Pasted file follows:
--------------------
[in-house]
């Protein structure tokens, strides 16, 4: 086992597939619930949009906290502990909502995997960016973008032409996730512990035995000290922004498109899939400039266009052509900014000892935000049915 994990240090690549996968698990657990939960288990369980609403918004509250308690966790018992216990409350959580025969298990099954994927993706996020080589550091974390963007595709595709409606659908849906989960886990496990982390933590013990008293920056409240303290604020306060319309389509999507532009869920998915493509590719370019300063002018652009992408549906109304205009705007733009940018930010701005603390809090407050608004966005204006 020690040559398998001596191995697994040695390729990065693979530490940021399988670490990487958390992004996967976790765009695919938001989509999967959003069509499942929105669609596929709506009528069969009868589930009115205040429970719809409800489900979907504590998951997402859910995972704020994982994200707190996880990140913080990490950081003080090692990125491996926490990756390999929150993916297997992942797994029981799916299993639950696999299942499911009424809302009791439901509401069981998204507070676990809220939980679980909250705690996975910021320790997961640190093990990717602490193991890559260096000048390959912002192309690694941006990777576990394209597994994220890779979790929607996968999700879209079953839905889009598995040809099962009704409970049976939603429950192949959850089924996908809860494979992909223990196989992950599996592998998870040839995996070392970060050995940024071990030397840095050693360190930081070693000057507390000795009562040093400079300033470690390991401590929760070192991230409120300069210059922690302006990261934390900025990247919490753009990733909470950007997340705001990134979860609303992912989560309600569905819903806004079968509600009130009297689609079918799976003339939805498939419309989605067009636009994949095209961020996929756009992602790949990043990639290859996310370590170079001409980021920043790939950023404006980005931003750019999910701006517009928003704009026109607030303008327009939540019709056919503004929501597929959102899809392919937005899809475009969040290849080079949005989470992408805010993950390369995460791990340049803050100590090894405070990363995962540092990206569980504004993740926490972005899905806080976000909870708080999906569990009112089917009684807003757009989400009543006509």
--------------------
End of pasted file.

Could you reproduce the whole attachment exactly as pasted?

[in-house]
């Protein structure tokens, strides 16, 4: 086992597939619930949009906290502990909502995997960016973008032409996730512990035995000290922004498109899939400039266009052509900014000892935000049915 994990240090690549996968698990657990939960288990369980609403918004509250308690966790018992216990409350959580025969298990099954994927993706996020080589550091974390963007595709595709409606659908849906989960886990496990982390933590013990008293920056409240303290604020306060319309389509999507532009869920998915493509590719370019300063002018652009992408549906109304205009705007733009940018930010701005603390809090407050608004966005204006 020690040559398998001596191995697994040695390729990065693979530490940021399988670490990487958390992004996967976790765009695919938001989509999967959003069509499942929105669609596929709506009528069969009868589930009115205040429970719809409800489900979907504590998951997402859910995972704020994982994200707190996880990140913080990490950081003080090692990125491996926490990756390999929150993916297997992942797994029981799916299993639950696999299942499911009424809302009791439901509401069981998204507070676990809220939980679980909250705690996975910021320790997961640190093990990717602490193991890559260096000048390959912002192309690694941006990777576990394209597994994220890779979790929607996968999700879209079953839905889009598995040809099962009704409970049976939603429950192949959850089924996908809860494979992909223990196989992950599996592998998870040839995996070392970060050995940024071990030397840095050693360190930081070693000057507390000795009562040093400079300033470690390991401590929760070192991230409120300069210059922690302006990261934390900025990247919490753009990733909470950007997340705001990134979860609303992912989560309600569905819903806004079968509600009130009297689609079918799976003339939805498939419309989605067009636009994949095209961020996929756009992602790949990043990639290859996310370590170079001409980021920043790939950023404006980005931003750019999910701006517009928003704009026109607030303008327009939540019709056919503004929501597929959102899809392919937005899809475009969040290849080079949005989470992408805010993950390369995460791990340049803050100590090894405070990363995962540092990206569980504004993740926490972005899905806080976000909870708080999906569990009112089917009684807003757009989400009543006509």